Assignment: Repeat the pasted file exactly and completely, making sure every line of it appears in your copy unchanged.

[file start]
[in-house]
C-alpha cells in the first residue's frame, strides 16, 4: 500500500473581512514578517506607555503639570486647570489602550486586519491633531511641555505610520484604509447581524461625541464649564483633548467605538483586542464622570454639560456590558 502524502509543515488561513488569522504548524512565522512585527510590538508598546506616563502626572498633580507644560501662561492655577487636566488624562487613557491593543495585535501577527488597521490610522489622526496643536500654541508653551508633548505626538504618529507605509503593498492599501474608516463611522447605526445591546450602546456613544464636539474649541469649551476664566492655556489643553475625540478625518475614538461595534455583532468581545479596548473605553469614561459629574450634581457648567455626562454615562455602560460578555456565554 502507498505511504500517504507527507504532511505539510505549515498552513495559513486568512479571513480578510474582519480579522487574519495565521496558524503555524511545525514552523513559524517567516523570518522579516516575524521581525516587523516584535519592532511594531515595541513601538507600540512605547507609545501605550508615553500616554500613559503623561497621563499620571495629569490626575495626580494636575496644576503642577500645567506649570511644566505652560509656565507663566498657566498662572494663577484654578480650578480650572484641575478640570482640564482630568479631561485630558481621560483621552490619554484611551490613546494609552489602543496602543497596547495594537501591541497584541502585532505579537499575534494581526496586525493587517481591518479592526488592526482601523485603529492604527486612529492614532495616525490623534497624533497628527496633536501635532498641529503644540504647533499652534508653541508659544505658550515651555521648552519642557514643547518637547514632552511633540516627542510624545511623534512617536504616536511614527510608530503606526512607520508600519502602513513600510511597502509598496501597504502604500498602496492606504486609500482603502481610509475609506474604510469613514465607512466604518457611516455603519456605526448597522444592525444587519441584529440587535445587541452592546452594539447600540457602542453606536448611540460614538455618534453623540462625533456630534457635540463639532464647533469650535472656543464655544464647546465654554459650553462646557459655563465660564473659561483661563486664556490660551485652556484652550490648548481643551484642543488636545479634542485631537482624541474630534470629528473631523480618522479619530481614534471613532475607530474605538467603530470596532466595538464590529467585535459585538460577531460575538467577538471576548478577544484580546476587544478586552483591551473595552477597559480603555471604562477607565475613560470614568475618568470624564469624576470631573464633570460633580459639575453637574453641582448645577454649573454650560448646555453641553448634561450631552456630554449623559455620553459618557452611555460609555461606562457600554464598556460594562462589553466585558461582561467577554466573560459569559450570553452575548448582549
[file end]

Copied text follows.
[in-house]
C-alpha cells in the first residue's frame, strides 16, 4: 500500500473581512514578517506607555503639570486647570489602550486586519491633531511641555505610520484604509447581524461625541464649564483633548467605538483586542464622570454639560456590558 502524502509543515488561513488569522504548524512565522512585527510590538508598546506616563502626572498633580507644560501662561492655577487636566488624562487613557491593543495585535501577527488597521490610522489622526496643536500654541508653551508633548505626538504618529507605509503593498492599501474608516463611522447605526445591546450602546456613544464636539474649541469649551476664566492655556489643553475625540478625518475614538461595534455583532468581545479596548473605553469614561459629574450634581457648567455626562454615562455602560460578555456565554 502507498505511504500517504507527507504532511505539510505549515498552513495559513486568512479571513480578510474582519480579522487574519495565521496558524503555524511545525514552523513559524517567516523570518522579516516575524521581525516587523516584535519592532511594531515595541513601538507600540512605547507609545501605550508615553500616554500613559503623561497621563499620571495629569490626575495626580494636575496644576503642577500645567506649570511644566505652560509656565507663566498657566498662572494663577484654578480650578480650572484641575478640570482640564482630568479631561485630558481621560483621552490619554484611551490613546494609552489602543496602543497596547495594537501591541497584541502585532505579537499575534494581526496586525493587517481591518479592526488592526482601523485603529492604527486612529492614532495616525490623534497624533497628527496633536501635532498641529503644540504647533499652534508653541508659544505658550515651555521648552519642557514643547518637547514632552511633540516627542510624545511623534512617536504616536511614527510608530503606526512607520508600519502602513513600510511597502509598496501597504502604500498602496492606504486609500482603502481610509475609506474604510469613514465607512466604518457611516455603519456605526448597522444592525444587519441584529440587535445587541452592546452594539447600540457602542453606536448611540460614538455618534453623540462625533456630534457635540463639532464647533469650535472656543464655544464647546465654554459650553462646557459655563465660564473659561483661563486664556490660551485652556484652550490648548481643551484642543488636545479634542485631537482624541474630534470629528473631523480618522479619530481614534471613532475607530474605538467603530470596532466595538464590529467585535459585538460577531460575538467577538471576548478577544484580546476587544478586552483591551473595552477597559480603555471604562477607565475613560470614568475618568470624564469624576470631573464633570460633580459639575453637574453641582448645577454649573454650560448646555453641553448634561450631552456630554449623559455620553459618557452611555460609555461606562457600554464598556460594562462589553466585558461582561467577554466573560459569559450570553452575548448582549